Estimated reading time: 5 minutes
I don’t need to produce any statistics to convince you that video calls are popular. Over the past year, the use of video call technology has grown exponentially – to the point where we actually have video call fatigue.
Personally, I think one of the reasons that we have video call fatigue is because we haven’t developed any universally accepted rules or etiquette. Video calls aren’t going away any time soon. Even when we start traveling and going into the office, video calls are still going to be a regular occurrence. Maybe not as much as today, but we will still be using them.
So, I thought it might be helpful to create a list of rules for video calls. If you see one that I missed, be sure to drop it in the comments. Hopefully this can become a resource for organizations.
PRIOR TO THE CALL
When scheduling, let participants know if it will be a video call, if they will be on camera, and if the session will be recorded. Many people use video call software platforms for voice-to-voice calls. If the expectation is to use the video feature, tell participants. And please please please stop the last minute “Oh, let’s all turn our cameras on! And you don’t mind if I record this, do you?” Share in advance the expected level of participation and allow everyone to prepare.
Test your equipment. I’m sure organizations have a preferred reliable platform for video calls, but it’s still a good idea to do a quick microphone and video check before going live. I recently discovered that my headphones were acting funny through a mic check and I was able to fix them before the call. Better than trying to deal with it during the call.
Remember lighting and backgrounds. My office has great lighting, but I still find that a ring light helps. And we’ve discussed this before – make sure your background looks the way you want it to. I’ve heard stories of some very weird and inappropriate things in the background of video calls. You do not want to be the topic of conversation for your questionable video background. Trust me on this one.
Consider your attire. I don’t want to turn this into a conversation about wearing pants. I’d like to think we’ve all figured that one out by now. Keep in mind that in the future, you might be doing video calls at your company’s workspace. Remember that solid colors are better on video than patterns. Again, you want participants to remember what you said not what you were wearing.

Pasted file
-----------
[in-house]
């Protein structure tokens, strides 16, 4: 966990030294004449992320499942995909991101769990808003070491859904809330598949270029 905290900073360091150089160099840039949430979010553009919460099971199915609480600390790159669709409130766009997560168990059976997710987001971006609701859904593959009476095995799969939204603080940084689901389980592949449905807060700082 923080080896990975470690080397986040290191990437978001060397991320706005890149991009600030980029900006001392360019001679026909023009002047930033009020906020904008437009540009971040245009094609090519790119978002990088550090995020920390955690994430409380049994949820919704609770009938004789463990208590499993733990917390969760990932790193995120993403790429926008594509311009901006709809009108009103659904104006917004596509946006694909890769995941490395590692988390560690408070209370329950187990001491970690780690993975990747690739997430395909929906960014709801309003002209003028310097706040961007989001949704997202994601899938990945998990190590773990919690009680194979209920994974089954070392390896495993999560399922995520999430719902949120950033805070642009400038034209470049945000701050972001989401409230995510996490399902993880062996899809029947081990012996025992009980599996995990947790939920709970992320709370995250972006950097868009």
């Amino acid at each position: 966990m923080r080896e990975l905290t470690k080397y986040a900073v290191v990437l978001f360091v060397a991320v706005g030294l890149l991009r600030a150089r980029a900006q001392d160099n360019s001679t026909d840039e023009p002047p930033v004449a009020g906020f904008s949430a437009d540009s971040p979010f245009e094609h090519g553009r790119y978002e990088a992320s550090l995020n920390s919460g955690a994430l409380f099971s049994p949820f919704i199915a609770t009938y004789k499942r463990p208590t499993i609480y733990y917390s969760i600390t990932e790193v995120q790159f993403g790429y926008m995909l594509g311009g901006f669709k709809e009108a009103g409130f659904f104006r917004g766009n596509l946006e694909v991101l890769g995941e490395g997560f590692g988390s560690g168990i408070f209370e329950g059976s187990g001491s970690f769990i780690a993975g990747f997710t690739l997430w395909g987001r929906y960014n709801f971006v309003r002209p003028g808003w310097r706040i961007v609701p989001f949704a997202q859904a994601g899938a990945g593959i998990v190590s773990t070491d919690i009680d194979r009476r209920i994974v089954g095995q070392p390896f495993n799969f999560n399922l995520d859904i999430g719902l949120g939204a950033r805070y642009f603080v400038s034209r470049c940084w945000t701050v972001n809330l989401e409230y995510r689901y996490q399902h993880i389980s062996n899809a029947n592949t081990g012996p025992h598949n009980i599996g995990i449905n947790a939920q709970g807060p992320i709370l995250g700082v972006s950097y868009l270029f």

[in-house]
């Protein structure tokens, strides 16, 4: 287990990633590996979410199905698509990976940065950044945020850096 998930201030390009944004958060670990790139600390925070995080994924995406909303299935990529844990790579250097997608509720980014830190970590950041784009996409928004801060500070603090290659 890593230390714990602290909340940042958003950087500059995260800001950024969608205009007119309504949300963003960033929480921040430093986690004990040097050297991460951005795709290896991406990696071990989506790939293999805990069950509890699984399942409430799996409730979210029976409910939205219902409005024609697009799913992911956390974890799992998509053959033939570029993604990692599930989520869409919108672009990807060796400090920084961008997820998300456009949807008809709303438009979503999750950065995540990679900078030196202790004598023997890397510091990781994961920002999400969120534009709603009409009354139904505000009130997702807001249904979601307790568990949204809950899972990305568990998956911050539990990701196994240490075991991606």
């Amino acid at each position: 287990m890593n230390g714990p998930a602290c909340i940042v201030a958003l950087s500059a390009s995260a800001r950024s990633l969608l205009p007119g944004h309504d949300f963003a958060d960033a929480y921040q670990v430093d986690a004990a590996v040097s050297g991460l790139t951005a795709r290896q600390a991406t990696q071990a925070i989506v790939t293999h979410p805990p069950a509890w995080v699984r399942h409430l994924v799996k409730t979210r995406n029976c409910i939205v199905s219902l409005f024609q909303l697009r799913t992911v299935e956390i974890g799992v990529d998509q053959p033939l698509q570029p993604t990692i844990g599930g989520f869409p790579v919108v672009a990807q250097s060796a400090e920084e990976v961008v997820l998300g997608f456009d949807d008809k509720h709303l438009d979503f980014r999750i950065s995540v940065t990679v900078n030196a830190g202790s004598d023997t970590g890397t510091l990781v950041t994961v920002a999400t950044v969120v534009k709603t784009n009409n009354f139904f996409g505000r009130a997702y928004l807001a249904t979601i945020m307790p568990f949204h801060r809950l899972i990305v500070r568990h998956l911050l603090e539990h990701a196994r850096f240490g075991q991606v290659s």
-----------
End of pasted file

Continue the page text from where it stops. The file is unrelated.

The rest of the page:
DURING THE CALL
Use good meeting etiquette. I like to think of video calls as a form of meeting. We should remember all of the rules of conducting a good meeting. Even if it’s a one-on-one meeting. Have an agenda. Start and end on time. Take notes. Do a quick recap at the end outlining what was accomplished.
Mute yourself when you won’t be speaking for a while. There are often points in calls when someone is giving a presentation. During these times, participants should mute themselves, so the background noise doesn’t come through to the call. And if you’re a meeting organizer, feel free to tell people they can put themselves on mute. “Leonard is going to present the Q2 sales results. Feel free to mute yourself during his report and then we’ll unmute for questions.”
Use the chat feature, if available. Most video call platforms include a chat feature. This can be a really helpful way for participants to ask a question or make a comment during calls. One word of caution: the chat feature shouldn’t turn into a backchannel. That could become distracting and potentially derail the call.
Try not to multi-task. It can be very tempting to multi-task during conference calls. The same temptations exist with video calls. We need to train ourselves to stay engaged and a part of the conversation.
AFTER THE CALL
Make sure the call is completed. Some video call platforms are still open even after the call has ended. This could be problematic, and I don’t need to explain the reasons why. I’m sure you’ve read stories. Making sure the call is completed is just a good practice to get into.
Reset your privacy and security settings. We’ve all seen articles about security breaches during video calls. Because video call software requires you to give permission to use the microphone and video camera on your computer, it could make some sense to disconnect those permissions after the call. I realize this is an extra step each time, but a little peace of mind might be worth it.
Now that we’ve discovered the advantages to video calls, organizations are going to continue to use them. Granted, they need to be used at the right time and for the right reasons. If we all get better at using video call etiquette, maybe we can reduce some of the fatigue and burnout and focus on the content of the call. Which is the benefit of video calls in the first place.
Image captured by Sharlyn Lauby after speaking at the SHRM Annual Conference in Washington, DC